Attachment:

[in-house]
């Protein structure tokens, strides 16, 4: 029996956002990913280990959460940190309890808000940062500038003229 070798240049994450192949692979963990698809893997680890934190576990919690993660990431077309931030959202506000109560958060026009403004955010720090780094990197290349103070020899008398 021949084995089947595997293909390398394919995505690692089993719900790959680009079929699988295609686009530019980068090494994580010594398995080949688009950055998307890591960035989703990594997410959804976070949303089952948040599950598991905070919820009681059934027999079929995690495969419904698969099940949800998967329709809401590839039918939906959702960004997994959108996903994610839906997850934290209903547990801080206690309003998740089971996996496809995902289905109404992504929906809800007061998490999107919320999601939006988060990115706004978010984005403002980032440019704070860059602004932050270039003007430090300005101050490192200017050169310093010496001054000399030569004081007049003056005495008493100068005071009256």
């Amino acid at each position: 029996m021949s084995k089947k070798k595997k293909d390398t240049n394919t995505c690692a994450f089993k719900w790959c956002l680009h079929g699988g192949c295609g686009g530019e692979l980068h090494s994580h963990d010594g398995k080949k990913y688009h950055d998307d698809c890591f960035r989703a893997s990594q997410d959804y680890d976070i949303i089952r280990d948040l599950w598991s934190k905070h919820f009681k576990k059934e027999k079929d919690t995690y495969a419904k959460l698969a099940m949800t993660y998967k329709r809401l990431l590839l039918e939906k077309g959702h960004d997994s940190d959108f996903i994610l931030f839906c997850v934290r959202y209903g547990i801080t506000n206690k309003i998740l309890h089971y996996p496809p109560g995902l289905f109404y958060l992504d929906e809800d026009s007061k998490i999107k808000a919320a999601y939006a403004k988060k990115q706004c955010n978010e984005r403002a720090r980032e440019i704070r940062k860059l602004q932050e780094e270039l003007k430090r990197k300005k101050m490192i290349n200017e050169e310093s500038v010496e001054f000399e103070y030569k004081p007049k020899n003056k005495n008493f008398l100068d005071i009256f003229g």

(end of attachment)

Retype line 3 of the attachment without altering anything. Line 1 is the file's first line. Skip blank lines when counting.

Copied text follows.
């Amino acid at each position: 029996m021949s084995k089947k070798k595997k293909d390398t240049n394919t995505c690692a994450f089993k719900w790959c956002l680009h079929g699988g192949c295609g686009g530019e692979l980068h090494s994580h963990d010594g398995k080949k990913y688009h950055d998307d698809c890591f960035r989703a893997s990594q997410d959804y680890d976070i949303i089952r280990d948040l599950w598991s934190k905070h919820f009681k576990k059934e027999k079929d919690t995690y495969a419904k959460l698969a099940m949800t993660y998967k329709r809401l990431l590839l039918e939906k077309g959702h960004d997994s940190d959108f996903i994610l931030f839906c997850v934290r959202y209903g547990i801080t506000n206690k309003i998740l309890h089971y996996p496809p109560g995902l289905f109404y958060l992504d929906e809800d026009s007061k998490i999107k808000a919320a999601y939006a403004k988060k990115q706004c955010n978010e984005r403002a720090r980032e440019i704070r940062k860059l602004q932050e780094e270039l003007k430090r990197k300005k101050m490192i290349n200017e050169e310093s500038v010496e001054f000399e103070y030569k004081p007049k020899n003056k005495n008493f008398l100068d005071i009256f003229g």